If we're not careful, the characteristics that make a salad sturdy and good for transport can also make it awfully dull. See: the picnic salad, typically mayo plus something pale and relatively durable—chicken, potato, pasta, tuna, egg. All are comforts, but none is likely to fire us up for another potato sack race—or (in the sturdy salad's more typical habitat, the desk lunch) another TPS report.
Peter Miller, Seattle bookstore owner and author of Lunch at the Shop, has all sorts of ideas for more inspiring portable lunches; this lentil salad is just one. With only the most basic of ingredients and tools, he manages to excise everything ho-hum about the genre.
Shop the Story
He starts with lentils, which are more substantial and fortifying than starchier bases, more vegetarian-friendly than other proteins (and, in many cases, quicker-cooking). Lentil salads are generally good for carting around too—they're all but indestructible. But they're usually dressed neatly with dressings that sink in, tossed with chopped herbs or other loose parts. "Lentils can be a little woolen—a parsley sauce, or a slice of avocado or cooked beet can loosen it all," he wrote to me.
Instead, to bind, he has—importantly—moved on from mayo to more refreshing, more current Greek yogurt, thinned with a bit of olive oil. Then there are the ragged strips of herbs and spinach; the nubby crunch of toasted nuts and zip of lemon; and salty Parmesan, laid on top in sheets.
The salad is dressed in a very particular order: First, he lets the lemon sink in and spark the basil and garlic, then he folds in a very generous blop of yogurt that hugs every lentil and makes the disparate parts whole—and scoopable. Next comes a gloss of olive oil, a loosening agent. Then, he doctors the seasoning, to taste. Miller's headnote calls the salad a nod to pesto, but I think it's an even more emphatic one to tzatziki.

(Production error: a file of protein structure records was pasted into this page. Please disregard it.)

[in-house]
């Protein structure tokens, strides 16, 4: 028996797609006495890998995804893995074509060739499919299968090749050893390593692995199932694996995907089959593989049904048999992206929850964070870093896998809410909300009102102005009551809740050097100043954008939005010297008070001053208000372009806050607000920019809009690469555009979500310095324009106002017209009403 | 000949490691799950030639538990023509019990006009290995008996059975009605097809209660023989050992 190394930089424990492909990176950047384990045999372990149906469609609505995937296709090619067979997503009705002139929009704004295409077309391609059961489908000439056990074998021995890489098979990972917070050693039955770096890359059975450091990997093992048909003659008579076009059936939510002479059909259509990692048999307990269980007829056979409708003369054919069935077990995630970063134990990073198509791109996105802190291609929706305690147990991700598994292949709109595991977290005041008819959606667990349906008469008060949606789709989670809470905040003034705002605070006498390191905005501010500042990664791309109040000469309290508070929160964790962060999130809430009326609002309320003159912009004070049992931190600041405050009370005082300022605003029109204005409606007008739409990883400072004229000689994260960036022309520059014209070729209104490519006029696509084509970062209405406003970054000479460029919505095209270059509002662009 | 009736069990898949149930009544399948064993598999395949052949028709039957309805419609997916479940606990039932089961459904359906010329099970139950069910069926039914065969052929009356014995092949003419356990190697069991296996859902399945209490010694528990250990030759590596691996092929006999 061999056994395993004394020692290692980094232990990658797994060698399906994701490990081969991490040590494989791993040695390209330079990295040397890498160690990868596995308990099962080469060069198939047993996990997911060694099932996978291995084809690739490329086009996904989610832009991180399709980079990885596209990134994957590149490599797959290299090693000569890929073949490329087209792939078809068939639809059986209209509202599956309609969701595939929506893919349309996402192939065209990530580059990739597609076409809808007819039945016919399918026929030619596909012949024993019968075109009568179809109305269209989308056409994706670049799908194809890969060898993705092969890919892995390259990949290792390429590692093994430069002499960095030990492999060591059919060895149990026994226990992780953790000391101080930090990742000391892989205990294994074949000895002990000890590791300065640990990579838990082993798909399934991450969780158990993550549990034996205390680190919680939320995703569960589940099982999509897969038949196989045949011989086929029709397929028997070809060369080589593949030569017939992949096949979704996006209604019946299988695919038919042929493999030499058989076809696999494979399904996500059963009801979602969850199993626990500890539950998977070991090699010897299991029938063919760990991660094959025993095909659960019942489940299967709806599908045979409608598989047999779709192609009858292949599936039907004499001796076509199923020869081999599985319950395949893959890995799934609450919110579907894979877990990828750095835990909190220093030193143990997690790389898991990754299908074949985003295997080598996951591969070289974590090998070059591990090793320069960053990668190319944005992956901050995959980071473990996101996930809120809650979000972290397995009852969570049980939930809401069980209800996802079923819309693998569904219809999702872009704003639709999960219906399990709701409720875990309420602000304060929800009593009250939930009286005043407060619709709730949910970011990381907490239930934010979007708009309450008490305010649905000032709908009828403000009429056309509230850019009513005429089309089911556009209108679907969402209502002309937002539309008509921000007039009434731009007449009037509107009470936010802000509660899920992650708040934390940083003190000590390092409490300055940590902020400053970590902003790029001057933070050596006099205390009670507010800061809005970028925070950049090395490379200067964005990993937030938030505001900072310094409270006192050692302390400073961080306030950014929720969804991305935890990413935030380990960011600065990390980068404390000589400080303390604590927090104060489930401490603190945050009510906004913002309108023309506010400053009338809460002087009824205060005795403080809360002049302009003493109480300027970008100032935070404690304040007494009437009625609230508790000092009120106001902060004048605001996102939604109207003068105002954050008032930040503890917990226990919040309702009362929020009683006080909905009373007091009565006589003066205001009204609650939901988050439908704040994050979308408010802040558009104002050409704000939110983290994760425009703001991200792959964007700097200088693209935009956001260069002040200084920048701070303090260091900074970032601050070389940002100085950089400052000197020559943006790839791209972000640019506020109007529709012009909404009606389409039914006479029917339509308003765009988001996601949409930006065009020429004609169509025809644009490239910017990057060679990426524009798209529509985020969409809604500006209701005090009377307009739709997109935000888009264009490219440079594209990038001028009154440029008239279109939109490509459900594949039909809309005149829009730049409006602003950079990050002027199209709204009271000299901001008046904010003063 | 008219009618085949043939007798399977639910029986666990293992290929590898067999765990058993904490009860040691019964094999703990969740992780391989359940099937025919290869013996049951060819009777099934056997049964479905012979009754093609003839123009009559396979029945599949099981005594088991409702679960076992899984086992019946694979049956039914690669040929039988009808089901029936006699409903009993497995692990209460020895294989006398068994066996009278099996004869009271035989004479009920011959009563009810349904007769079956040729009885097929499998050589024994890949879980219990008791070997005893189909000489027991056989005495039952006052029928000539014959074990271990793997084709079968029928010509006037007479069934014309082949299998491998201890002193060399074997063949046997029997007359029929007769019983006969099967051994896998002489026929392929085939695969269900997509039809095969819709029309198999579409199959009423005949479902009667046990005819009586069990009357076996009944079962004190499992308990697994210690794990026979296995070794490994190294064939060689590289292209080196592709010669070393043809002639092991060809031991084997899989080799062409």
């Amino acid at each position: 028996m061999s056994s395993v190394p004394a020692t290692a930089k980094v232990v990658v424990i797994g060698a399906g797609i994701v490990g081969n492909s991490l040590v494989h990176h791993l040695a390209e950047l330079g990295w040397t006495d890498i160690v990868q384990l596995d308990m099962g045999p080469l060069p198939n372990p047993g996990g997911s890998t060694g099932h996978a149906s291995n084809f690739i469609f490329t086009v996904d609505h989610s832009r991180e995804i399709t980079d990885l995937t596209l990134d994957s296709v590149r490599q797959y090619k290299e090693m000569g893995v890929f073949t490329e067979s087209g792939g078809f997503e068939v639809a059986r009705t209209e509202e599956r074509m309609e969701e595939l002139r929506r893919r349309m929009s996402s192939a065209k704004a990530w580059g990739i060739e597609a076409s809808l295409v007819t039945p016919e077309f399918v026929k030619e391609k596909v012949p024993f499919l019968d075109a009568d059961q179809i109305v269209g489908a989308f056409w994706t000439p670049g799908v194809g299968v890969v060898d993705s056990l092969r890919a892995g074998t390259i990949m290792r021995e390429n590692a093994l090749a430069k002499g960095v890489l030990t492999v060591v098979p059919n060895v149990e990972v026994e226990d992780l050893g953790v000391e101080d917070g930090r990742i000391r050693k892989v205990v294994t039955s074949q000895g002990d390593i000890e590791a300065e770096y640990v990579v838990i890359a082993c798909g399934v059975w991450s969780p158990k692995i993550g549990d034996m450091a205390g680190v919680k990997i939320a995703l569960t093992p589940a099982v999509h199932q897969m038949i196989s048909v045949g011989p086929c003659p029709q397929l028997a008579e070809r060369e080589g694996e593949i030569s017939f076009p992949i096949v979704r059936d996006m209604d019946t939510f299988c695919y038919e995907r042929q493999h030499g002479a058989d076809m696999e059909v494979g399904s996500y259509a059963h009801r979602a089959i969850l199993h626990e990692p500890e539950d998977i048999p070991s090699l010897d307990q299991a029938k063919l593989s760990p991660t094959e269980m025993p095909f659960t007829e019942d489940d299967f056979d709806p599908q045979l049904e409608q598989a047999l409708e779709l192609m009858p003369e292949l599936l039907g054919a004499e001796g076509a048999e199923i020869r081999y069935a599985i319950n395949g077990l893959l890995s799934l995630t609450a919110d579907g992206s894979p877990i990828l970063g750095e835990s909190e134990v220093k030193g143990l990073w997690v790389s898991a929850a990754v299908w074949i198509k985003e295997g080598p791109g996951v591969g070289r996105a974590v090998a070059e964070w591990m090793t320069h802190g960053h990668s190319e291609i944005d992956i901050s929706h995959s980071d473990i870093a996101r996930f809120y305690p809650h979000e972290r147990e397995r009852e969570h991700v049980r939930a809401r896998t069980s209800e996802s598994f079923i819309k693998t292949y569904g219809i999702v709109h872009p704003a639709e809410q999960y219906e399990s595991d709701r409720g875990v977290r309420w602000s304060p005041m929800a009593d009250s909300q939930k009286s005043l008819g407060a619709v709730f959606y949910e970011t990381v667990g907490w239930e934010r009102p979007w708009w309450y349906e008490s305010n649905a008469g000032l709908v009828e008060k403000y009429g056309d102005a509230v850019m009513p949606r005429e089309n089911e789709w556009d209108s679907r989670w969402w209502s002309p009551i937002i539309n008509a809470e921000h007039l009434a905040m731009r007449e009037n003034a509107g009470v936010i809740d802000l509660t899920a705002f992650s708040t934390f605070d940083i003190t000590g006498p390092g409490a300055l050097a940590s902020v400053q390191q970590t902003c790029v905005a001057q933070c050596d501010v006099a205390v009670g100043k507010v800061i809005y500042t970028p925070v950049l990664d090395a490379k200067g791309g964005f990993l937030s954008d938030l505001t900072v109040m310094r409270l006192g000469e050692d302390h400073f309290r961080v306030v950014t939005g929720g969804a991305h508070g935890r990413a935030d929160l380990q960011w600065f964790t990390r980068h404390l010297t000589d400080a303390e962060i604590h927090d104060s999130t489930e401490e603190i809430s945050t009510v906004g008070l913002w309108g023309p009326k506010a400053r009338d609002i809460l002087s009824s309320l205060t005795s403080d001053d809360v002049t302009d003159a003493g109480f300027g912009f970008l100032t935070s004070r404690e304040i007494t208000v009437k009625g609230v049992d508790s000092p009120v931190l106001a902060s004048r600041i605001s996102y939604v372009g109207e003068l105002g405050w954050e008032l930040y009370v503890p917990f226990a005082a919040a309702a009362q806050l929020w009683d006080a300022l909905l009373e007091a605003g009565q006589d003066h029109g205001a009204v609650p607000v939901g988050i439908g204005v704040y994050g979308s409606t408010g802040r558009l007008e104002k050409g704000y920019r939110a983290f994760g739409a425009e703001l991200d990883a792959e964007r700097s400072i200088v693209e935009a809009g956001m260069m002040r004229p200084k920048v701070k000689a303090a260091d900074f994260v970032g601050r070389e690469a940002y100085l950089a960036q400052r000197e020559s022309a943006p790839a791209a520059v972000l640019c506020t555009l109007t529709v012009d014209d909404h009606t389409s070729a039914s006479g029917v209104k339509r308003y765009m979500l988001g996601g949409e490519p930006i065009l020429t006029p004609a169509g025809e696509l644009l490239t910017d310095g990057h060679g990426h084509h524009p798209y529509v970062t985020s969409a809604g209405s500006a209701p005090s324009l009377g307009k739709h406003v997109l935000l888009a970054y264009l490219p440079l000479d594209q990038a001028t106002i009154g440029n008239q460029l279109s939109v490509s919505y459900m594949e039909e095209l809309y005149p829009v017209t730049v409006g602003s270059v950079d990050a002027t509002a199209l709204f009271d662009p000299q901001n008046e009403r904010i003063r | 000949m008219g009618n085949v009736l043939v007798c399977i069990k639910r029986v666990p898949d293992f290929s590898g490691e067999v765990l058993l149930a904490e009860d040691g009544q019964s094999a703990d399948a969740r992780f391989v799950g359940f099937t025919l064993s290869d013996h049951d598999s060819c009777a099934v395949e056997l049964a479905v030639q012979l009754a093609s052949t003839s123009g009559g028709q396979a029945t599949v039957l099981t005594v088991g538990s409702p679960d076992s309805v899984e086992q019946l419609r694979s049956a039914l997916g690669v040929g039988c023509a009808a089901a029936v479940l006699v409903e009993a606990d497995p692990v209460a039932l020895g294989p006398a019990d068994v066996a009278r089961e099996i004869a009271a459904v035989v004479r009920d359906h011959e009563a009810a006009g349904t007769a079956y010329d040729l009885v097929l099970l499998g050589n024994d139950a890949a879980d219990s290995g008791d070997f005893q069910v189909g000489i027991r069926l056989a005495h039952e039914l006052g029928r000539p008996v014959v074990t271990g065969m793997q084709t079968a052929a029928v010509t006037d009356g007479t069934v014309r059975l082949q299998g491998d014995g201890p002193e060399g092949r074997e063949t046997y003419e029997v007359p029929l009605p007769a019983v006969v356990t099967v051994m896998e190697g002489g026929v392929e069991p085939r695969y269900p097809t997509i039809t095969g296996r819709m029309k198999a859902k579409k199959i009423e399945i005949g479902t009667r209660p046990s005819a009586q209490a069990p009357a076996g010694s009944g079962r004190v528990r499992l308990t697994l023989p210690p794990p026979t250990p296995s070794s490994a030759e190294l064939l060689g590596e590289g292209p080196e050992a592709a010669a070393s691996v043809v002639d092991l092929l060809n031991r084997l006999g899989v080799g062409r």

Could you just mix it all together and dress it like a normal salad? Sure. But you won't have the contemplative Peter Miller-esque encounter you otherwise would, and you won't be able to adjust each part as you go. It's good to know you can do this in stages, because next time you might decide to squeeze in lime juice instead, or shake in some ground cumin or coriander or chile on a whim.
It's not just his ingredient choices that are genius, it's Miller's very philosophy of lunch. His insistence on it, and his clever methods for putting a civilized meal on the table even in an office that has only a toaster oven. The way he won't take no for an answer when someone is politely turning down an offer of food, as Amanda tried to do when we hosted him for lunch at our office.
And it's in how he takes this make-ahead salad to work in an old yogurt container and prescribes adjusting the seasoning and dressing it up at the office, with more lemon and attractive peels of cheese. As Miller writes, "With a bit of planning, imagination, and humor, there will be no talk about leftovers. But everyone will talk about lunch."
At home: 1/2 cup pine nuts or chopped walnuts 2 cups baby spinach 1 cup fresh basil leaves 1 cup cooked lentils (small green Puy, or any other that will hold its shape) 2 tablespoons fresh flat-leaf parsley leaves, chopped 1 garlic clove, finely chopped 1 lemon 1 cup Greek yogurt 1/4 cup olive oil Salt Freshly ground black pepper
At the office:
1/2 lemon 1/2 cup Parmesan cheese, sliced Salt Freshly ground black pepper
Got a genius recipe to share—from a classic cookbook, an online source, or anywhere, really? Please send it my way (and tell me what's so smart about it) at [email protected].
Photos by James Ransom
The Genius Desserts cookbook is here! With more than 100 of the most beloved and talked-about desserts of our time (and the hidden gems soon to join their ranks) this book will make you a local legend, and a smarter baker to boot.
I'm an ex-economist, ex-Californian who moved to New York to work in food media in 2007. Dodgy career choices aside, I can't help but apply the rational tendencies of my former life to things like: recipe tweaking, digging up obscure facts about pizza, and deciding how many pastries to put in my purse for "later."